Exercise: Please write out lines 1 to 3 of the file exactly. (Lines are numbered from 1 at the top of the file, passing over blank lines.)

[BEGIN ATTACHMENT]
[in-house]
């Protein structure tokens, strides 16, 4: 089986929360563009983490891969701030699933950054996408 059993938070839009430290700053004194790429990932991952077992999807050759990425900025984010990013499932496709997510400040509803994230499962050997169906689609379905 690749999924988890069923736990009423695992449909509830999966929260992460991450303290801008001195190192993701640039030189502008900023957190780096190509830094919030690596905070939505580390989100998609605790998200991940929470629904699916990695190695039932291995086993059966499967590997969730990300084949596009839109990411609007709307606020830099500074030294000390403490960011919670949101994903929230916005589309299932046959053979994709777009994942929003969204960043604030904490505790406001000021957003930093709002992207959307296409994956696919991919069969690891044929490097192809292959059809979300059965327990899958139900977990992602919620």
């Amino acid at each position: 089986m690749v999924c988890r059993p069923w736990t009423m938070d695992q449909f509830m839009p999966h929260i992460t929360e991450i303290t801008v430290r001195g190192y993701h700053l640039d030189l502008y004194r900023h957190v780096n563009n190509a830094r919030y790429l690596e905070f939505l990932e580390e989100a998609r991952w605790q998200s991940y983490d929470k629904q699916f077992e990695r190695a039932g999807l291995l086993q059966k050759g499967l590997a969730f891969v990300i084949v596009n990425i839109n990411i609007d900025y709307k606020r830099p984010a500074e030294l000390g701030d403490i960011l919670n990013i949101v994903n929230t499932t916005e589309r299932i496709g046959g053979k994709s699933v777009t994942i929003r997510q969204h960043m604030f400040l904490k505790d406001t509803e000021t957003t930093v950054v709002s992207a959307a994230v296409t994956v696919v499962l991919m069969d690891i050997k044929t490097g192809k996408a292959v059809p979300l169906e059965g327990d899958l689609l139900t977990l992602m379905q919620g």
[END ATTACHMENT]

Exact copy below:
[in-house]
């Protein structure tokens, strides 16, 4: 089986929360563009983490891969701030699933950054996408 059993938070839009430290700053004194790429990932991952077992999807050759990425900025984010990013499932496709997510400040509803994230499962050997169906689609379905 690749999924988890069923736990009423695992449909509830999966929260992460991450303290801008001195190192993701640039030189502008900023957190780096190509830094919030690596905070939505580390989100998609605790998200991940929470629904699916990695190695039932291995086993059966499967590997969730990300084949596009839109990411609007709307606020830099500074030294000390403490960011919670949101994903929230916005589309299932046959053979994709777009994942929003969204960043604030904490505790406001000021957003930093709002992207959307296409994956696919991919069969690891044929490097192809292959059809979300059965327990899958139900977990992602919620």
């Amino acid at each position: 089986m690749v999924c988890r059993p069923w736990t009423m938070d695992q449909f509830m839009p999966h929260i992460t929360e991450i303290t801008v430290r001195g190192y993701h700053l640039d030189l502008y004194r900023h957190v780096n563009n190509a830094r919030y790429l690596e905070f939505l990932e580390e989100a998609r991952w605790q998200s991940y983490d929470k629904q699916f077992e990695r190695a039932g999807l291995l086993q059966k050759g499967l590997a969730f891969v990300i084949v596009n990425i839109n990411i609007d900025y709307k606020r830099p984010a500074e030294l000390g701030d403490i960011l919670n990013i949101v994903n929230t499932t916005e589309r299932i496709g046959g053979k994709s699933v777009t994942i929003r997510q969204h960043m604030f400040l904490k505790d406001t509803e000021t957003t930093v950054v709002s992207a959307a994230v296409t994956v696919v499962l991919m069969d690891i050997k044929t490097g192809k996408a292959v059809p979300l169906e059965g327990d899958l689609l139900t977990l992602m379905q919620g």